It didn’t take long for Quique Setien, sitting in front of the press as Barcelona manager for the first time, to be asked about Riqui Puig. The sight of the young midfielder standing alongside the new boss during his first training session was widely circulated and gave fresh hope to clues that things were finally about to change at the Camp Nou.
That fresh hope didn’t last long, with Setien quickly suffering many of the same problems that had finished off Ernesto Valverde before him, but the emergence of Puig has been a bright spot in an otherwise disappointing season for the Catalans. Along with Ansu Fati, he is widely seen as the vanguard of Barça’s next generation.
Setien made clear after his appointment that Puig would be lifted into the senior squad from the B team. Billed as the next Andres Iniesta, the 20-year-old was expected to be introduced slowly into the Barcelona side from the start of the season, only for Valverde to stick with tried and tested options like Ivan Rakitic and Arturo Vidal.
This apparent unwillingness to bring through young talent was just one of the reasons Valverde became something of a target for the Barcelona support and so in Setien they saw someone who would harness the likes of Ansu and Puig. That has been proven to a certain extent in the time since, although the transition has been a little slower than many envisaged.
Nonetheless, Puig now stands as a vision of the club Barcelona must strive to become again. Not only is he homegrown and a graduate of the famed La Masia youth academy, meaning he is steeped in the club’s principles and traditions, he is energetic, dynamic and fearless.
He is a Barcelona sort of player.
That much has been apparent in Barcelona’s recent games. The team Setien inherited from Valverde is an aging one. Barça’s spine can be found in Marc-Andre Ter Stegen, Gerard Pique, Sergio Busquets, Lionel Messi and Luis Suarez, and only one of those five players is under the age of 30 (Ter Stegen, 28 years old).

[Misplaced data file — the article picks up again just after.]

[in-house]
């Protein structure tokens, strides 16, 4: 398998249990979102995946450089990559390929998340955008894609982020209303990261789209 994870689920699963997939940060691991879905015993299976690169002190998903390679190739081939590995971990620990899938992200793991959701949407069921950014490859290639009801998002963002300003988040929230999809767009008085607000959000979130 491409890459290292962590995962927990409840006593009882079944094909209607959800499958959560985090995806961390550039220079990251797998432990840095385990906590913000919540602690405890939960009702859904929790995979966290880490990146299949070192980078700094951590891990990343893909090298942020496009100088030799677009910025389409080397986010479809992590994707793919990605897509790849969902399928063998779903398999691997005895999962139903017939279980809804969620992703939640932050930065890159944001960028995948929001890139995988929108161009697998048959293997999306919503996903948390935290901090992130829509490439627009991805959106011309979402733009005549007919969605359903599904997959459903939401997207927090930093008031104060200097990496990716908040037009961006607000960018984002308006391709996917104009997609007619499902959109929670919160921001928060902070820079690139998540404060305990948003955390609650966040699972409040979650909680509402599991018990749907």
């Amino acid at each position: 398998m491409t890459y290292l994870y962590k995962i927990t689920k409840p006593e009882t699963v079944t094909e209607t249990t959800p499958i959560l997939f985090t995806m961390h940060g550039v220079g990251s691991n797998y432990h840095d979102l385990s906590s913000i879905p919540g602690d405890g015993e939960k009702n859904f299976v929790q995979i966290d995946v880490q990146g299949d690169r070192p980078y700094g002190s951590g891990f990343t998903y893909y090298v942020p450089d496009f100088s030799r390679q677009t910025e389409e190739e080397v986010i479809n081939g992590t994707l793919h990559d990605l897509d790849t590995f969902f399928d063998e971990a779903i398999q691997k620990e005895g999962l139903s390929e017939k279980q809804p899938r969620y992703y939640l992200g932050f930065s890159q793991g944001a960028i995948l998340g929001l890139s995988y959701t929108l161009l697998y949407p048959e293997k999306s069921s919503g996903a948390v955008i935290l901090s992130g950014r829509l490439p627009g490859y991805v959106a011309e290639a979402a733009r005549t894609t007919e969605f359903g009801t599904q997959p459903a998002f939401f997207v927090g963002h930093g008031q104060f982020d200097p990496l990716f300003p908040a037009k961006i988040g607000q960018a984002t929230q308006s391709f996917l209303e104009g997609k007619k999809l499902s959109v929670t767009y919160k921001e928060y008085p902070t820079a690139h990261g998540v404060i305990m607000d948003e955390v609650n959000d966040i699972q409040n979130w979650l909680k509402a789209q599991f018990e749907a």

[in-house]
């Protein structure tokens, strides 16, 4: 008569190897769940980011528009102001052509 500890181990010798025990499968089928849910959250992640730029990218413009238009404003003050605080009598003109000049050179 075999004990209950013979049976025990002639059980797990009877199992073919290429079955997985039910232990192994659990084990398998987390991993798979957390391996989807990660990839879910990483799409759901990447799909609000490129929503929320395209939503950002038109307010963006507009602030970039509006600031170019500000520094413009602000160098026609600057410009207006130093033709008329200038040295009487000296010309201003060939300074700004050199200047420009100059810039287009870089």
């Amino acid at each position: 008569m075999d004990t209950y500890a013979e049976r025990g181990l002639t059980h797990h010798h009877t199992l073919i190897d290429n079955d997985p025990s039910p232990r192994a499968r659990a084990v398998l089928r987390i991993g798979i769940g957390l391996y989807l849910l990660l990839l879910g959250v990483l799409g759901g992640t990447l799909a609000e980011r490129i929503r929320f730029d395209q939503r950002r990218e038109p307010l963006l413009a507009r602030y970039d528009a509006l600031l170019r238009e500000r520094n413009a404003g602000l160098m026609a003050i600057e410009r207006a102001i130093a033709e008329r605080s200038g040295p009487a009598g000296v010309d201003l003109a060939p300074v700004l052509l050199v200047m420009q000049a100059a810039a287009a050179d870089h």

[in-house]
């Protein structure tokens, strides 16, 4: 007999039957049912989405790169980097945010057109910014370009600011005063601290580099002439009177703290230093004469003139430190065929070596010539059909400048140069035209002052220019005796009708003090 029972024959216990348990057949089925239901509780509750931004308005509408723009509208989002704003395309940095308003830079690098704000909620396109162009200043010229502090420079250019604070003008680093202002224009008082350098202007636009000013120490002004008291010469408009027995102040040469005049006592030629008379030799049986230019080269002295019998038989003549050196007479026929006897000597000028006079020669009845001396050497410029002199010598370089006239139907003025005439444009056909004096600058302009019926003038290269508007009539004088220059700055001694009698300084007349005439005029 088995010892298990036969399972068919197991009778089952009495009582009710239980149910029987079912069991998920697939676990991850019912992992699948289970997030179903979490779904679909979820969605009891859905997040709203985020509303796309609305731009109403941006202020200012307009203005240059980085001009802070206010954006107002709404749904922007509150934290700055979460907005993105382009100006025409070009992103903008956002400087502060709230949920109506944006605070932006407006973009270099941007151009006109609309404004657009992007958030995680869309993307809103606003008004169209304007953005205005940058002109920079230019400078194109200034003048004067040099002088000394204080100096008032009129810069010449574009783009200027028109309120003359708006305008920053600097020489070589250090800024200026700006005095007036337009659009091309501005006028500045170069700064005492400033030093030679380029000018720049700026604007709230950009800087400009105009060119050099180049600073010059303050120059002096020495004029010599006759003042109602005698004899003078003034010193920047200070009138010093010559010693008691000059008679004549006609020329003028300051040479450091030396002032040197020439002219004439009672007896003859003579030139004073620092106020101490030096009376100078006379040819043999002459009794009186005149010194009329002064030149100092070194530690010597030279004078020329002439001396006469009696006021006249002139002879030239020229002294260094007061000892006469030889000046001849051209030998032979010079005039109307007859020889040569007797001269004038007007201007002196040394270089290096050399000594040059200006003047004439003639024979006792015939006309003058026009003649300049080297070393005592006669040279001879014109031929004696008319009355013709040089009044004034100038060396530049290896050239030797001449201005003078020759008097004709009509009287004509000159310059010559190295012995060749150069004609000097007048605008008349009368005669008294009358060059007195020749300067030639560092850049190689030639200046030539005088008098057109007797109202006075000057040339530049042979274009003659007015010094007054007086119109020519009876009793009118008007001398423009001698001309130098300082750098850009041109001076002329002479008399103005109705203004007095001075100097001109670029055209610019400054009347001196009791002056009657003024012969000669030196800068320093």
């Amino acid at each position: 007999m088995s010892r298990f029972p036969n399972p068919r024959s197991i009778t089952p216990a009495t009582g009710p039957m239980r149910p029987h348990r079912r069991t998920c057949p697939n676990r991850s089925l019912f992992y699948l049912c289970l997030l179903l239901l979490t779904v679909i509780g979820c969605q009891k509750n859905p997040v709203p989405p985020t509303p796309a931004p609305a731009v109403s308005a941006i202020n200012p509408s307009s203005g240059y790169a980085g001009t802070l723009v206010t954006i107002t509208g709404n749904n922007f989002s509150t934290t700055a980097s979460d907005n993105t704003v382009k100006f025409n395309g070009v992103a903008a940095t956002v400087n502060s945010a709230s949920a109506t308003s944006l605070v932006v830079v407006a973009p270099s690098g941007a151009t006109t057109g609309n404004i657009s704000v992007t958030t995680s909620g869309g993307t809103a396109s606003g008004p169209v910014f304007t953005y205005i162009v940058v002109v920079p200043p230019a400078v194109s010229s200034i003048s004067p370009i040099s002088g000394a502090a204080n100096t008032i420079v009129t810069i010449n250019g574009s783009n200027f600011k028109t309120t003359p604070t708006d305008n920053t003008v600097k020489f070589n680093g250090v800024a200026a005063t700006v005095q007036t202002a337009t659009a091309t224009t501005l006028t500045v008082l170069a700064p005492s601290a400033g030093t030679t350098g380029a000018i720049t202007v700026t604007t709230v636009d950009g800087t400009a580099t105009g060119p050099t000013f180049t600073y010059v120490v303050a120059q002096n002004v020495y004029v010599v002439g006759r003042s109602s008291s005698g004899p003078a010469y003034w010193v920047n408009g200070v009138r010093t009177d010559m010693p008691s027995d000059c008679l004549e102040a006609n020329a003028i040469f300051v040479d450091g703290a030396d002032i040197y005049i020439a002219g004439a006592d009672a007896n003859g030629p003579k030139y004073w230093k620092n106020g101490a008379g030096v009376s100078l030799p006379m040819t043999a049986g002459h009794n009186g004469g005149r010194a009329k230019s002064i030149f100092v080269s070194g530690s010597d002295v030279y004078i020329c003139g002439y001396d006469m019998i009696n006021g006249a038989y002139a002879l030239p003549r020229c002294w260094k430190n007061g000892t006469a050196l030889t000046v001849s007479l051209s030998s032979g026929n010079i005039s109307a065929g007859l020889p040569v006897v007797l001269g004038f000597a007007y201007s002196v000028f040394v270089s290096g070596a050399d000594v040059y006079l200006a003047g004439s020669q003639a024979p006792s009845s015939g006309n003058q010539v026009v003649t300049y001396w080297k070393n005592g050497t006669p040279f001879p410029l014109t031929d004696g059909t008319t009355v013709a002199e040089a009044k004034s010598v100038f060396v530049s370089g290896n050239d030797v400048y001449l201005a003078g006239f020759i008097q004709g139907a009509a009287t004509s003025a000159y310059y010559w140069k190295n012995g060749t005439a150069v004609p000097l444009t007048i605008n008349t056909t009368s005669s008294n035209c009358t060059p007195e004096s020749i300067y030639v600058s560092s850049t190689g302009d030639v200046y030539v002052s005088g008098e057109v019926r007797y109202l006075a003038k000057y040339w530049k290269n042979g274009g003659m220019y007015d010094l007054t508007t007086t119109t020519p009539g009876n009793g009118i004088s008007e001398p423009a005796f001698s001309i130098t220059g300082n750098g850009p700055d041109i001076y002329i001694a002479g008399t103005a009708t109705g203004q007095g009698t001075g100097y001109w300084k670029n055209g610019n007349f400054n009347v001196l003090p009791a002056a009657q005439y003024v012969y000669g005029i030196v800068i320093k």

Puig gave Barcelona life at a time when their title hopes were on life support. Setien’s side struggled with the demands of playing twice and at times three times in one week, such was the compact nature of the schedule following the coronavirus shutdown, but Puig provided some much-needed energy and vitality.
The drop in Barca’s performance after Puig was withdrawn near the hour mark against Real Valladolid was notable, with the Catalans toiling for the final half hour without the young midfielder on the pitch. Setien's side were terribly predictable, with Valladolid content to simply sit deep and absorb Barcelona’s possession.
Barca’s midfield can be guilty of playing it too safe. This is why Setien, and Valverde before him, tends to hand a starting place to a ‘wild card,’ someone who brings something a little different. Arturo Vidal has thrived in this role since making the move to the Camp Nou two years ago—the Chilean has scored seven times in La Liga this season.
With Puig in this position, though, Barcelona are able to keep their identity and personality as a team while adding an element of creativity and invention. “The truth is that he is a boy who breathes talent,” Xavi Hernandez explained in a recent interview. “He has self-confidence, personality, does not hide and asks for the ball.”
It’s understandable that Barcelona cherishes its past given what they have achieved in the game, but recent times has seen the likes of Johan Cruyff and Pep Guardiola lionised to the extreme. It’s irrefutable that these two men instilled values and principles at the Camp Nou that guide the Catalan club to this day, but it’s important that while respecting their traditions Barça also move with the times.
Puig represents what Barcelona should aim to for. His soccer education as a La Masia graduate is clear in the way he plays with the ball at his feet, but he is no ‘Tiki-Taka’ merchant. The 20-year-old is a product of the modern game and the way European soccer is at this moment in 2020.
This summer presents Barcelona with a crossroads. Boardroom politicking threatens to tear the club apart from the inside. The club's transfer strategy appears to have neither rhyme nor reason. And worst of all, Messi is re-considering his future at the Camp Nou due his very public differences with executive figures—mere months after affirming his desire to retire with the club.
But in Puig, there is a signpost pointing Barca in the right direction. Now they must follow it.